The Georgia Bight  – a Regional, National, & Global Treasure

Georgia’s Interconnected Coast

Georgia’s Interconnected Coast:

Stories of Georgia’s coast & our interconnected ecosystems.

egret-huntingGeorgia’s coast does not exist in isolation, but in the larger context of all our interconnected ecosystems. The loggerhead turtles that nest on our islands roam the planet across our oceans; our vast stretch of maritime forests provide clean air that circulates around the globe; and our estuaries produce nutrients for fish that support entire food chains.

Like the earth, One Hundred Miles is an interconnected group of advocates determined to protect the natural wonders and communities that call one of the most world-renowned ecosystems home.

Georgia and the Atlantic Bight
The South Atlantic Bight extends from Cape Fear, North Carolina, to Cape Canaveral, Florida. At its heart, lies Georgia’s coast. On the floor of the Atlantic Bight, live bottom comprised of algae, animals, and rock reefs comprise 20% of the shelf bottom and support more than 70% of offshore fisheries.

Because the Georgia coast is the furthest western coastline on the Atlantic seaboard, the water from the Atlantic Bight produces a giant funnel effect. As a result, high tide waters are pushed by the shape of the coastline from North Carolina and Florida, forcing water to gather on top of itself and create six to ten foot tidal changes along Georgia’s coast. Our coast marks the highest tidal fluctuations on the Eastern Seaboard behind the Bay of Fundy in Maine!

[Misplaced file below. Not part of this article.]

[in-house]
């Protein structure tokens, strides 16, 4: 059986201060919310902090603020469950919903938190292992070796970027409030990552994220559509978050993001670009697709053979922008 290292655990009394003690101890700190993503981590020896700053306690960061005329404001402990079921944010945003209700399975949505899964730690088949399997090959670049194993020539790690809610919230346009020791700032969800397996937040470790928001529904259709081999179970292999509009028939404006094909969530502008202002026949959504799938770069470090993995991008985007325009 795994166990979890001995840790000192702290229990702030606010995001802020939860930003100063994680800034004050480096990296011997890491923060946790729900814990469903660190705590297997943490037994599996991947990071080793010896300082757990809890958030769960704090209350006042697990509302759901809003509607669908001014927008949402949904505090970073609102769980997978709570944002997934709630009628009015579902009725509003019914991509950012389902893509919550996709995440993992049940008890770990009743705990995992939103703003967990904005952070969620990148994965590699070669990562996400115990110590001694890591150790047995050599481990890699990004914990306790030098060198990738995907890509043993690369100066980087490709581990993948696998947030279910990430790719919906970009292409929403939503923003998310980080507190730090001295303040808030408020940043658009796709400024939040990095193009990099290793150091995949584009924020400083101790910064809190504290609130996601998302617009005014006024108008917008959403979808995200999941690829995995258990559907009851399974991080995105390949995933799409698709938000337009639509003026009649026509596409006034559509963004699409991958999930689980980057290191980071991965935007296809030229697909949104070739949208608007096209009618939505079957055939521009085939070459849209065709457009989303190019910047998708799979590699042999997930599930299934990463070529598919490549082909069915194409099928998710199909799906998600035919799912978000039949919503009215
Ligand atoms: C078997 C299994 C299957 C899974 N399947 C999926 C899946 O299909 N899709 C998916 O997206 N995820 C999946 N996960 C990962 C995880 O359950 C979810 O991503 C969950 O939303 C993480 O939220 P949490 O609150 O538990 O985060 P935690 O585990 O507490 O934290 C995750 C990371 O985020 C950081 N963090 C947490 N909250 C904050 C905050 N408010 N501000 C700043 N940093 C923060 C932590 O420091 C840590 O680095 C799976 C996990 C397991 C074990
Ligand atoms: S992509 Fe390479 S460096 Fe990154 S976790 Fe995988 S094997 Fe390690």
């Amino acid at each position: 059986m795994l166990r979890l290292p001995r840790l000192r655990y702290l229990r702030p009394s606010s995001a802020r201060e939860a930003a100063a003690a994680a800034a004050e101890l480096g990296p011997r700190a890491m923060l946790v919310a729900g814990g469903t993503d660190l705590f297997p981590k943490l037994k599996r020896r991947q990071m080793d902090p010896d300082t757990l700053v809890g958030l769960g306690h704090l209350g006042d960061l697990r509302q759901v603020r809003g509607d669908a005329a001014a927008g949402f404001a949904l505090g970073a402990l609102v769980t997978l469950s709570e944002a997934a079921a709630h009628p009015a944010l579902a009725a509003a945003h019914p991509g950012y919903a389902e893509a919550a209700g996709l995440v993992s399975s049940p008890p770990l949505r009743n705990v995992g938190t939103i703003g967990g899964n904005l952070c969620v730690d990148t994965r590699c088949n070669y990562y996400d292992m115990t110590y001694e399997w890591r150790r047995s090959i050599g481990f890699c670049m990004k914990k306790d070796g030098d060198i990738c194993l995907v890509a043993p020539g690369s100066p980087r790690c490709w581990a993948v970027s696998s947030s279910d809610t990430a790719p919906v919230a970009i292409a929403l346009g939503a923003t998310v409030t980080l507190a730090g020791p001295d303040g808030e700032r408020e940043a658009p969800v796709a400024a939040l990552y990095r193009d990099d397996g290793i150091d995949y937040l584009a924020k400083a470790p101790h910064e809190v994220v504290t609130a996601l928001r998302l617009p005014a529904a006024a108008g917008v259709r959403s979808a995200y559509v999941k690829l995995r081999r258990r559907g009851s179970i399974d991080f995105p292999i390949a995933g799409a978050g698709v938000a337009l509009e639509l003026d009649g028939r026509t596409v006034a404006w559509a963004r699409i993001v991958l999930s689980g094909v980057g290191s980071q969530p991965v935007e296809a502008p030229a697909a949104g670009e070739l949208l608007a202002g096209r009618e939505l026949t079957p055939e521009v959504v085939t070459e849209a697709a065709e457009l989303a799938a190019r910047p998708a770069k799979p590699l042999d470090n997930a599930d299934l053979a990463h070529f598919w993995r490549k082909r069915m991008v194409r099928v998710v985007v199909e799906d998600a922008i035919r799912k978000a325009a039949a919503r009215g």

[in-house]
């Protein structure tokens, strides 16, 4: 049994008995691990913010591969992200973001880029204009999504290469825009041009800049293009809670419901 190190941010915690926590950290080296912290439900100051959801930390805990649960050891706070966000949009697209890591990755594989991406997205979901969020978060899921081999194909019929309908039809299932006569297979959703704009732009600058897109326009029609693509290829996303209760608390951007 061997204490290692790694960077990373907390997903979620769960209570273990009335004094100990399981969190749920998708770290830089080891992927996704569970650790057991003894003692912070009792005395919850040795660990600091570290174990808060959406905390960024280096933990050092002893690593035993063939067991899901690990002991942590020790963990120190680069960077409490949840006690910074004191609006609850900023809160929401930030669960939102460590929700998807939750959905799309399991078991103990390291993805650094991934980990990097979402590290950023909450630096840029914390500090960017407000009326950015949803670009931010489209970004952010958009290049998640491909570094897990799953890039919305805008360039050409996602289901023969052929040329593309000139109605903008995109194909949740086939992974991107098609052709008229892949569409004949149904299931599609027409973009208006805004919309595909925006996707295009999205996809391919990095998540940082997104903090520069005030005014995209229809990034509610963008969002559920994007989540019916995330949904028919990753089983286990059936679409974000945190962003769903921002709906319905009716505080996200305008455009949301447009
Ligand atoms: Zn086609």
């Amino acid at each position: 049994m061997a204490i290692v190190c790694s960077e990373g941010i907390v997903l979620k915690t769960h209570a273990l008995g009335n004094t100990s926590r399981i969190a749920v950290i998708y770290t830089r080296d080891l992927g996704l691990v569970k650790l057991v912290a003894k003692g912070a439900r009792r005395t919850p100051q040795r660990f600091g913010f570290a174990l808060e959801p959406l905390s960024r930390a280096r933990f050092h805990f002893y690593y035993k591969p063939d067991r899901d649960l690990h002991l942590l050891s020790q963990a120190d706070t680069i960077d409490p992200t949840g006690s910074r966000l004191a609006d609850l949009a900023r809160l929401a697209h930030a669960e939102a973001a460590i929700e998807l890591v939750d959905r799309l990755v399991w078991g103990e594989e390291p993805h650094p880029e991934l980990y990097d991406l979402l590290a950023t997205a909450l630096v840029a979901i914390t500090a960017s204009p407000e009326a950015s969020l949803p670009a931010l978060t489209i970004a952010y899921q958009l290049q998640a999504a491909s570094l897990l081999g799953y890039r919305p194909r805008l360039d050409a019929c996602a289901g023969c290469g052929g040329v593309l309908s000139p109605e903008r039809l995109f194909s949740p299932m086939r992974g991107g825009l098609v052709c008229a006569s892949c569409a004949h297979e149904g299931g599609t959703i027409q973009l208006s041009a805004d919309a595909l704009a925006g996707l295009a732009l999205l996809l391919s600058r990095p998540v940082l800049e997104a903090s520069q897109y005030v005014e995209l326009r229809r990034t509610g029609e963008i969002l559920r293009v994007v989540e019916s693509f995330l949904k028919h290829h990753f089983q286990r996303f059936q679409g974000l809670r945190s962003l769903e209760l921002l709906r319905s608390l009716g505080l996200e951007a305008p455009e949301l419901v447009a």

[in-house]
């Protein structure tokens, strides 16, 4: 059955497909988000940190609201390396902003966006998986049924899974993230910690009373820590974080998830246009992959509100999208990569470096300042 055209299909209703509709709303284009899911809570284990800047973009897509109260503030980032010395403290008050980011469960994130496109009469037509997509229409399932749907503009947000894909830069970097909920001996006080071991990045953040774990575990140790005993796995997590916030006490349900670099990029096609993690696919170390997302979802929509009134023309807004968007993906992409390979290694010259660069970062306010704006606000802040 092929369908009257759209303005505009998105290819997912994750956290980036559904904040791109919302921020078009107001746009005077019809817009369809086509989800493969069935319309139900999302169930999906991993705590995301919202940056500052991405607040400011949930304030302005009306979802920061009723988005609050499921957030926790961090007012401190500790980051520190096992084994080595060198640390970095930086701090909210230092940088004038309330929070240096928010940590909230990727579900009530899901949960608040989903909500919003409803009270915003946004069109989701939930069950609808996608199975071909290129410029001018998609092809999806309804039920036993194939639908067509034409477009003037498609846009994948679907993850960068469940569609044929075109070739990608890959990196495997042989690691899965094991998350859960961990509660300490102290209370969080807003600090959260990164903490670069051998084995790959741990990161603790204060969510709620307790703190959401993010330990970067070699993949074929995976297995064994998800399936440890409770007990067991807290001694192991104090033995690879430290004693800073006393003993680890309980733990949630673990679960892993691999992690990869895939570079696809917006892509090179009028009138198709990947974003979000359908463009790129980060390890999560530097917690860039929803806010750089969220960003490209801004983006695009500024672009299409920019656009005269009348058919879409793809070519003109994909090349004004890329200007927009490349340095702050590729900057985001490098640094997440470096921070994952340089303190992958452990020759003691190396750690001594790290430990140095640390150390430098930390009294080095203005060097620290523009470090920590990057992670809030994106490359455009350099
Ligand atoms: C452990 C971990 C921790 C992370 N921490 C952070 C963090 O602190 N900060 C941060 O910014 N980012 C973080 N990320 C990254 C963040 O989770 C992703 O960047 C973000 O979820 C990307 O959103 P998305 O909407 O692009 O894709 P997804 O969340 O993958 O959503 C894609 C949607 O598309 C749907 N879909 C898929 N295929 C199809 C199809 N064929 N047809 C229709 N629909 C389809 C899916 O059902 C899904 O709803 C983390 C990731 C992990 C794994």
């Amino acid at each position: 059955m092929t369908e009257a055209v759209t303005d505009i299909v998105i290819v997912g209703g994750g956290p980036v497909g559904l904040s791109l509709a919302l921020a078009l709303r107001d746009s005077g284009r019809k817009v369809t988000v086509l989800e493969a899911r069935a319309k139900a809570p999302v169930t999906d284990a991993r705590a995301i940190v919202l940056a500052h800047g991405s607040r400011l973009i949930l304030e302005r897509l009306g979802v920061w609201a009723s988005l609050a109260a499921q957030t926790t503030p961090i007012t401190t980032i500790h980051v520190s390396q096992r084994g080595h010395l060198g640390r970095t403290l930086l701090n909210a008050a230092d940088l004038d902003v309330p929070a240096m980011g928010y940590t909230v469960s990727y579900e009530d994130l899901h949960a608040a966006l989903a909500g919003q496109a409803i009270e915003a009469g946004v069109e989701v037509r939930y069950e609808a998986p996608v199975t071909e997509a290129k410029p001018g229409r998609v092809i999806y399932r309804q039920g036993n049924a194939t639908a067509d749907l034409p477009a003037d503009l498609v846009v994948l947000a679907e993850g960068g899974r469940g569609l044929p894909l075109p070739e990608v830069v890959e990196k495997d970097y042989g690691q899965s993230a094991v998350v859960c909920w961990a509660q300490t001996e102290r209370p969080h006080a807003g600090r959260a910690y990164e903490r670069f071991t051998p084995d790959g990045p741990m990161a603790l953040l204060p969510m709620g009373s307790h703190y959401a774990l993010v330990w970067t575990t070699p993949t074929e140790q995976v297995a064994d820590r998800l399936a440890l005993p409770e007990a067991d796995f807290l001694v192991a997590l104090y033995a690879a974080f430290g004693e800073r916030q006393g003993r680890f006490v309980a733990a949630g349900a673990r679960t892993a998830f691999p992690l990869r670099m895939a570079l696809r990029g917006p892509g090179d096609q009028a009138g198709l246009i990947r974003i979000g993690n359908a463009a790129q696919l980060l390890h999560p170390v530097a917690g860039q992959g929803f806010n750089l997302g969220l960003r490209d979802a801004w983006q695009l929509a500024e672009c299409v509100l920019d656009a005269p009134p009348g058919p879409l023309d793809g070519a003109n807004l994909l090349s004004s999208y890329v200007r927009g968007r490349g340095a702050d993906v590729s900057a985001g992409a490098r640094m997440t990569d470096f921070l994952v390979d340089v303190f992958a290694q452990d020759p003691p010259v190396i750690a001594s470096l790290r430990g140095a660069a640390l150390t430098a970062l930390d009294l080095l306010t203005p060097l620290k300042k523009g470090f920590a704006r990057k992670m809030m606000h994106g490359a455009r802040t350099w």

The dominant natural force along our coast is the tide. Without the pulsing of Georgia’s tides, our marshes would cease to exist, mollusks would perish, the nurturing grounds of juvenile fish would be lost, and Georgia’s great dunes would blow away in the wind.

At this critical juncture, the Atlantic Bight is in need of protection. The region is experiencing the largest population growth rate in the country and, due to climate change, major storms are becoming more frequent (and the prediction for the coming years is worse). Pollution from industrial and agricultural activity is on the rise, toxic microbial outbreaks and algae blooms are increasing, and development and paving of coastal landscapes are pushing pollutants into our coastal waters.

Because of the importance of Georgia’s coast to the Atlantic Bight, One Hundred Miles is working regionally and collaboratively with groups and concerned citizens in neighboring states to protect and preserve this vast and critically important interconnected ecosystem.